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UFC Fight Night 92: Yair Rodriguez vs. Alex Caceres Toe to Toe Preview - Complete Breakdown

Phil and David break down everything you need to know about Yair vs Bruce for UFN 92 in Utah, and everything you don't about Jackie Chan's relevance to history.

Artwork by Phil MacKenzie

Yair Rodriguez and Alex Caceres do what they do unconventionally best for UFN 92 this August 6, 2016 at the Vivint Smart Home Arena in Salt Lake City, Utah.

One sentence summary

David: Alas, the first non-disappointing action event of the summer (directed by .

Phil: Wheeee a fun silly spinning fight that will convince any new people watching it that MMA is a quite different sport to the one it actually is


Record: Yair Rodriguez 7-1 Alec Caceres 12-8-1 NC

Odds: Yair Rodriguez -290 Alex Caceres +260

Introduction / HIstory of both fighters

David: Rodriguez is like a Jackie Chan film: in the same way Chan brought a sense of playfulness and craft to action that has never been replicated,and has never since been replicated, Yair is bringing the same element of joy and fun that MMA is so often missing inside the cage. He's not Sage Northcutt: an entertaining action hero who is more product and punchline than professional. He's simply a joy. My only hope is that, like Chan, he meets a nemesis as entertaining as Benny the Jet. Unfortunately Caceres is no Urquidez.

Phil: The UFC have been far beyond driven in their quest for a bona fide Latin American star. Is Rodriguez becoming the one? Andre Fili was the big test, but he got slaughtered, and thus Rodriguez continues to rise, and here he gets some uplift with his first main event. Caceres doesn't exactly represent a new level for the mexican fighter, but he has made a bit of a career out of sneaky upsets, and this love for flashy striking may conceivably backfire on Rodriguez, as it kind of did on Sergio Pettis. Worth remembering that each round will be five minutes alone, and when you walk to the cage, no matter how much hype you have or how fun you are to watch... yesterday don't mean shit.

David: Speaking of punchlines, Caceres seemed like one early in his career: another Jamie Yaeger with more charisma but just as much fighting talent. To be fair,our analysis came from TUF early on, which is notoriously a bad place to judge fighters. Somewhere along the way, he flipped a switch that allowed him to be a little more goal oriented inside the cage.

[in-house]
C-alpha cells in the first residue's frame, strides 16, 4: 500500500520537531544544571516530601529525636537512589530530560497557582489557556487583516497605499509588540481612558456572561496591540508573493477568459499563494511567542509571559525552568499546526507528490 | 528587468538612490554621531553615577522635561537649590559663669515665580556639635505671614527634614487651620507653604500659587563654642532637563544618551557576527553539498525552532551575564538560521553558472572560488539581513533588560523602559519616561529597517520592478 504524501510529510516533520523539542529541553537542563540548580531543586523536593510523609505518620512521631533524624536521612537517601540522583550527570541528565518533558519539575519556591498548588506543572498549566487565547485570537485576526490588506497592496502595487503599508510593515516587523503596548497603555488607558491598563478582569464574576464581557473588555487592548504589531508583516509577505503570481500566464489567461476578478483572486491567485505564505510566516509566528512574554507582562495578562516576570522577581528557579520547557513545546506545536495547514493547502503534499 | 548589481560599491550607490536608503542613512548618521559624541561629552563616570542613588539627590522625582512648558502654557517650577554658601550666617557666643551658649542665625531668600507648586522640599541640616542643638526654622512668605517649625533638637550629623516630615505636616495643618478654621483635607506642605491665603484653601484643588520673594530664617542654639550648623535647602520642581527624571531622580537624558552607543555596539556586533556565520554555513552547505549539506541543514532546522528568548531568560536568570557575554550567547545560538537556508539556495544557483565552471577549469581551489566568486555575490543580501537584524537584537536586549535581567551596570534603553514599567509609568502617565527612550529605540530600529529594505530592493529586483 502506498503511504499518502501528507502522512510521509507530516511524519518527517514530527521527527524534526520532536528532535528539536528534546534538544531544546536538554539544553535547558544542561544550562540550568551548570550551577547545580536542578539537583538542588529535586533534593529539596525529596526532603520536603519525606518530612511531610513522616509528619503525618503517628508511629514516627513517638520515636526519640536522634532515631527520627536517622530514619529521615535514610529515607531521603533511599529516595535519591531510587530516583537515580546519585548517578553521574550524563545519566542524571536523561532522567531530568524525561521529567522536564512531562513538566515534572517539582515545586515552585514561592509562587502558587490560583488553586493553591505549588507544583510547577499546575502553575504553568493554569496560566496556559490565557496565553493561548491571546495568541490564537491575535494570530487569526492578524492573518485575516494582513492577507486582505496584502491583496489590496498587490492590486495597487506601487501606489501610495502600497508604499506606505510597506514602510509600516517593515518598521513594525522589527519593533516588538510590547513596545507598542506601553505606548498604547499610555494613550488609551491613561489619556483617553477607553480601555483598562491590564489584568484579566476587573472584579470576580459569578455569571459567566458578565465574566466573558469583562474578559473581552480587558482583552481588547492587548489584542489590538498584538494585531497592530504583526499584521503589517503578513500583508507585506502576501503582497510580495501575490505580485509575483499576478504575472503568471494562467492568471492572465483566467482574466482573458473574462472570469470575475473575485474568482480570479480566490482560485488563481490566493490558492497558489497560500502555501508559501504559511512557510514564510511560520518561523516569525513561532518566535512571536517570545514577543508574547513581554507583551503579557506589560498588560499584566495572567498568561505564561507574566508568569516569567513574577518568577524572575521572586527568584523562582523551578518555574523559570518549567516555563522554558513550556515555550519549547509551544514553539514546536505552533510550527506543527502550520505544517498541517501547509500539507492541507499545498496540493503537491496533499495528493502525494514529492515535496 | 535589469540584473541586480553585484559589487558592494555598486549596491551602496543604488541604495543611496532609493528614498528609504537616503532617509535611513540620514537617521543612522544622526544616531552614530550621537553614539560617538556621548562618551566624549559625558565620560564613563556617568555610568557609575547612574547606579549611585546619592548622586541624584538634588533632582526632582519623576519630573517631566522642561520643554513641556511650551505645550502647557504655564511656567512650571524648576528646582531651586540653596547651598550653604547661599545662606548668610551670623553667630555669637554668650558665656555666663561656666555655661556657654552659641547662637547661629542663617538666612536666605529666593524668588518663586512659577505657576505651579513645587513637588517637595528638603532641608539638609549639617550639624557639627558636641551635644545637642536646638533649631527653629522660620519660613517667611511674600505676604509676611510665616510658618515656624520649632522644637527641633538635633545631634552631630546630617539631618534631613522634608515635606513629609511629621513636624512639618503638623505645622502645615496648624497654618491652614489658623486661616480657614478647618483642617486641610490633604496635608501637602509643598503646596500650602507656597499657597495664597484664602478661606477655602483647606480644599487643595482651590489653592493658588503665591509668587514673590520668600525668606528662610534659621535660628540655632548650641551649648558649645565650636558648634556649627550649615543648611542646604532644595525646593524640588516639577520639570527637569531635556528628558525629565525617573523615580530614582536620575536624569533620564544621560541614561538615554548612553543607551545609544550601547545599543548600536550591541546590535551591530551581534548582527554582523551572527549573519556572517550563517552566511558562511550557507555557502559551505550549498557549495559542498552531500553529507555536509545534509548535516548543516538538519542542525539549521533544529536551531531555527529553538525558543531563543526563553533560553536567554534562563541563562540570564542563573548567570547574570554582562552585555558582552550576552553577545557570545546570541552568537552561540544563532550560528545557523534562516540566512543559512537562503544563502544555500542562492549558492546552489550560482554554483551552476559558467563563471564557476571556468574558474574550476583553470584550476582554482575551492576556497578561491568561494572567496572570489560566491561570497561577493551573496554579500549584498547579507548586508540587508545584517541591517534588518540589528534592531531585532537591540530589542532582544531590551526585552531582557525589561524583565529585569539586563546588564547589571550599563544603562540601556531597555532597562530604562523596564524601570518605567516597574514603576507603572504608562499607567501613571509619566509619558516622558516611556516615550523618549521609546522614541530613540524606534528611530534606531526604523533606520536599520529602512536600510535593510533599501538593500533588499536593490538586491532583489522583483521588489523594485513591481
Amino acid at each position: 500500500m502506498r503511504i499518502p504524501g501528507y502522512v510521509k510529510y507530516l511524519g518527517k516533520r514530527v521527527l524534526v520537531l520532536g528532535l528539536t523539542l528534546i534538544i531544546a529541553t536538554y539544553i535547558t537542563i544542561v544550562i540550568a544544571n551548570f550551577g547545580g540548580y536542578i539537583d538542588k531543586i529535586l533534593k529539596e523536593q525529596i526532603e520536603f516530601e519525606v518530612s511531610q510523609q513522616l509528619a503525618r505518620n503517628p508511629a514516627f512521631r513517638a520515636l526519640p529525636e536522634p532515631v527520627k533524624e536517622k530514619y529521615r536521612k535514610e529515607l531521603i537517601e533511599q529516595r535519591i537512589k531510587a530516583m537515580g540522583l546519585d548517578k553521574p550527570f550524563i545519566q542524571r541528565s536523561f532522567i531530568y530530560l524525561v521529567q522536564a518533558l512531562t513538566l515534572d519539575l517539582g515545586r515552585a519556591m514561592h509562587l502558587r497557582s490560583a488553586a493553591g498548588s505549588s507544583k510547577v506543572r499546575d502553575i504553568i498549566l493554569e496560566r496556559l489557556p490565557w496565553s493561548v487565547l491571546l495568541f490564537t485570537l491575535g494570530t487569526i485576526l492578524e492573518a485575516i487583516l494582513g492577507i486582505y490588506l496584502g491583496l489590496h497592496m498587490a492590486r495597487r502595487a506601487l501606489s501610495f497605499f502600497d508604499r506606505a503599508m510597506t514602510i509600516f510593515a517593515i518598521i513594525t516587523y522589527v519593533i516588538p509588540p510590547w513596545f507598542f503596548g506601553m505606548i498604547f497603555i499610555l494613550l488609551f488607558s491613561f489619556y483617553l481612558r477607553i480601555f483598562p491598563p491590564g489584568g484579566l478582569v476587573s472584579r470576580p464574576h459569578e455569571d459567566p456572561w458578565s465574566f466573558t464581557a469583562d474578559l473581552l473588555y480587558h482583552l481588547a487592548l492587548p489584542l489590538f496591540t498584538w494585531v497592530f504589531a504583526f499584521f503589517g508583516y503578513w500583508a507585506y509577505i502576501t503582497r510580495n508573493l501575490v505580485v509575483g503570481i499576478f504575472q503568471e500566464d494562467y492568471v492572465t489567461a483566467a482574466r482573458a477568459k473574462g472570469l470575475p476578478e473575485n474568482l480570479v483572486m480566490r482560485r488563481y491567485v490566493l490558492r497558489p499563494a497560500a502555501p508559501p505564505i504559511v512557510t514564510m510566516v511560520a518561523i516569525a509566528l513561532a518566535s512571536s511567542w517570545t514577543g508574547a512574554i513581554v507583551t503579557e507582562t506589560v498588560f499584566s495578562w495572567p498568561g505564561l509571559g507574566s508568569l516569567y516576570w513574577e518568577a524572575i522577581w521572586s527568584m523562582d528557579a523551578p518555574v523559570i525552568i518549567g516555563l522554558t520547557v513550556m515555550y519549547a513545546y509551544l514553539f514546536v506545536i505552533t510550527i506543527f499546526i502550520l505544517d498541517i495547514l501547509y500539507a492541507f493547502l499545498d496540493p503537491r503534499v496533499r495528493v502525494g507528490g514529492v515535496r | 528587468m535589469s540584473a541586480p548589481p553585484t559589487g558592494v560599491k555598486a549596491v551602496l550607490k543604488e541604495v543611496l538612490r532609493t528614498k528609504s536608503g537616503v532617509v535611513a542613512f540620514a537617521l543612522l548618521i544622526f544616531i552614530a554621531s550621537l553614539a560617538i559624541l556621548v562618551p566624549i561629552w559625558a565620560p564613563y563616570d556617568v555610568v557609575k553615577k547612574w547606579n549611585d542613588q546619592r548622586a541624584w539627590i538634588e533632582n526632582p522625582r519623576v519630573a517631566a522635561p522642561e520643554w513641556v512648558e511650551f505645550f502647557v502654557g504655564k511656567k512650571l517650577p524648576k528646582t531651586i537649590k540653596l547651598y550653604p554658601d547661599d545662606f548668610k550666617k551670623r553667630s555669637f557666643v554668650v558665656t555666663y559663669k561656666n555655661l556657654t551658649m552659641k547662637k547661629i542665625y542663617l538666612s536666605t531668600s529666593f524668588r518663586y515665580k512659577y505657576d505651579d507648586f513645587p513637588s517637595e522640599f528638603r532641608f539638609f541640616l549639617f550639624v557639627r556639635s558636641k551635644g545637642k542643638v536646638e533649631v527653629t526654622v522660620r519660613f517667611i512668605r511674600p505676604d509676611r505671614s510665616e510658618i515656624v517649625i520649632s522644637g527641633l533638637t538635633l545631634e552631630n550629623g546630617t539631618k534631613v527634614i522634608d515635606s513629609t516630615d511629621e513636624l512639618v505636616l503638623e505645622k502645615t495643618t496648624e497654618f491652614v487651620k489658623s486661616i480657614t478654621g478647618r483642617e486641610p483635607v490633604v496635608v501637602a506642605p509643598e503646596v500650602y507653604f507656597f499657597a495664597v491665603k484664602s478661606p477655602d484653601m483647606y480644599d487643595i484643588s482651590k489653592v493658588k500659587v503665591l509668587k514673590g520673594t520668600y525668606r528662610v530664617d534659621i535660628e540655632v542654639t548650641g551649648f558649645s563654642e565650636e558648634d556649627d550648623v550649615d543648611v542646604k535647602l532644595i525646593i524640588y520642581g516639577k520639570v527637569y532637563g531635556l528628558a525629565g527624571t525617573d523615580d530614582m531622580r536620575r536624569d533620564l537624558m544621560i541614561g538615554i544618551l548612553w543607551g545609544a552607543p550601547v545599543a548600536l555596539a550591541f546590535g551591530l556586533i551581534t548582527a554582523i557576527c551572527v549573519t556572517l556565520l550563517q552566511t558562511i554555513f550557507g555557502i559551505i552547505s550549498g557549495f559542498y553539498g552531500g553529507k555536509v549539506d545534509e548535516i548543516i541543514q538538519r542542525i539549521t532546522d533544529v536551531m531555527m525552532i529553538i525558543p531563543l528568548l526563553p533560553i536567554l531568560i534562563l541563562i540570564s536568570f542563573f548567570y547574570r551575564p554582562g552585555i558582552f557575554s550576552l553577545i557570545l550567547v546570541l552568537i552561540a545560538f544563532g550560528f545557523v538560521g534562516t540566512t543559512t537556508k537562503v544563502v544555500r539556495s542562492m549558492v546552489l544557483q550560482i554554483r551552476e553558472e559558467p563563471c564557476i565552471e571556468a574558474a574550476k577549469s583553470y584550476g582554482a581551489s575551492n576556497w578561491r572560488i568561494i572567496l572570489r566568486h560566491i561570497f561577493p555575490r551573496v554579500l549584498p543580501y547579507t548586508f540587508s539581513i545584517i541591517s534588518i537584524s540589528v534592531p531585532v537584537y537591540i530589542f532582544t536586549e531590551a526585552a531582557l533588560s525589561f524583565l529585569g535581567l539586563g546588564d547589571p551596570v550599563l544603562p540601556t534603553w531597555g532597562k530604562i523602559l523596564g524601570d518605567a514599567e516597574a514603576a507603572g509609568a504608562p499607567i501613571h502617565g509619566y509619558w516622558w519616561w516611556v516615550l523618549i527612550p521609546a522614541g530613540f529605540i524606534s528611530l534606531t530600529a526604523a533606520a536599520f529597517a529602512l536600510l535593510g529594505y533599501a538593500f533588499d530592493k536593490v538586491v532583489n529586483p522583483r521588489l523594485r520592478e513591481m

Phil: Caceres has turned into an odd fan favourite. He has a bit of that Hunt / Krylov / Latifi magic: eccentric appeal mixed with low expectations which he greatly exceeded. The difference between him and someone like "The Chosyn 1" wasn't just in quality of nickname but in toughness: Yeager bombed out of the UFC because he folded under pressure. Caceres kept grinning through the blood, even when he was getting battered around the cage by the bigger and more athletic Michael Johnson.

What's at stake?

David: Ratings? Yair could make some noise in the division, and clamor for high profile fights. But ultimately these guys got stuck in the Mortal Kombat bowl for one reason: to entertain us. Anything less than a Donnie Yen action scene would be a disappointment, and some stern words from Uncle Dana.

Phil: Just another example of the increasingly excellent idea of putting relatively unknown but consistently exciting lighter weight talents as main events for these cards. It doesn't mean a whole lot, but give me this all day over something like Arlovski-Nelson 2, which is the kind of fight you'd be expecting to be in this spot a year or two ago.

Where do they want?

David: Rodriquez wants the fight wherever his toes take him. He's the twinkle in Frank Trigg's eyes. What impresses me most about Rodriquez is how well he makes such a dangerous style work. He's doing Raid maneuvers against mixed martial artists who know better than to be controlled by the director of photography. His dizzying attack is supported by where he chambers each unconventional strike: when he's out of position, he's throwing something that doesn't even have a name, and when he is in position, he's in proximity to reset. It's a wonderful cycle of violence, but it's not without its flaws. His ground game is fine; in fact, he's above average for what it's designed to do (back to the fight, or used for pressure).

Phil: Rodriguez, at least at the moment, represents a style of fighter which is near-guaranteed to pick up thrilling wins... until it hits a wall like Wil E Coyote. Is Caceres that wall?